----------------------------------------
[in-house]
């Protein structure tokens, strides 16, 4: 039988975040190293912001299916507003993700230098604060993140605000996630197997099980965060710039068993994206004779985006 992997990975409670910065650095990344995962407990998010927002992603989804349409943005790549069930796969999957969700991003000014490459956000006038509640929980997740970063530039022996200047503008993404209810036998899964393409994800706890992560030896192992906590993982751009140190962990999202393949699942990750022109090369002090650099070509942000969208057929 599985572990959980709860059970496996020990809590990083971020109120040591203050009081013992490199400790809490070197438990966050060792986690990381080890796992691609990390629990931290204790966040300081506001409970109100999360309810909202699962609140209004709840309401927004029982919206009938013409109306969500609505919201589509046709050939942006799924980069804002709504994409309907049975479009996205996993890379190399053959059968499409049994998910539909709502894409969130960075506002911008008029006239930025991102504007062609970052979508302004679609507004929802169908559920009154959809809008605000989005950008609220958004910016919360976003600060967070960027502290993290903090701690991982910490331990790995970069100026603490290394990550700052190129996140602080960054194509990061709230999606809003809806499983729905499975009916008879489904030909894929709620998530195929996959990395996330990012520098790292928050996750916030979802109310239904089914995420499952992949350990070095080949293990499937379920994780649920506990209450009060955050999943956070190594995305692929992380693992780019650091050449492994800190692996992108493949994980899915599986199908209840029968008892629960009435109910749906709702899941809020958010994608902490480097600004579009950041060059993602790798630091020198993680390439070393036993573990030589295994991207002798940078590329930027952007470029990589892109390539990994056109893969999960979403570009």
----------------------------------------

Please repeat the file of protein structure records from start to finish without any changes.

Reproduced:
[in-house]
């Protein structure tokens, strides 16, 4: 039988975040190293912001299916507003993700230098604060993140605000996630197997099980965060710039068993994206004779985006 992997990975409670910065650095990344995962407990998010927002992603989804349409943005790549069930796969999957969700991003000014490459956000006038509640929980997740970063530039022996200047503008993404209810036998899964393409994800706890992560030896192992906590993982751009140190962990999202393949699942990750022109090369002090650099070509942000969208057929 599985572990959980709860059970496996020990809590990083971020109120040591203050009081013992490199400790809490070197438990966050060792986690990381080890796992691609990390629990931290204790966040300081506001409970109100999360309810909202699962609140209004709840309401927004029982919206009938013409109306969500609505919201589509046709050939942006799924980069804002709504994409309907049975479009996205996993890379190399053959059968499409049994998910539909709502894409969130960075506002911008008029006239930025991102504007062609970052979508302004679609507004929802169908559920009154959809809008605000989005950008609220958004910016919360976003600060967070960027502290993290903090701690991982910490331990790995970069100026603490290394990550700052190129996140602080960054194509990061709230999606809003809806499983729905499975009916008879489904030909894929709620998530195929996959990395996330990012520098790292928050996750916030979802109310239904089914995420499952992949350990070095080949293990499937379920994780649920506990209450009060955050999943956070190594995305692929992380693992780019650091050449492994800190692996992108493949994980899915599986199908209840029968008892629960009435109910749906709702899941809020958010994608902490480097600004579009950041060059993602790798630091020198993680390439070393036993573990030589295994991207002798940078590329930027952007470029990589892109390539990994056109893969999960979403570009």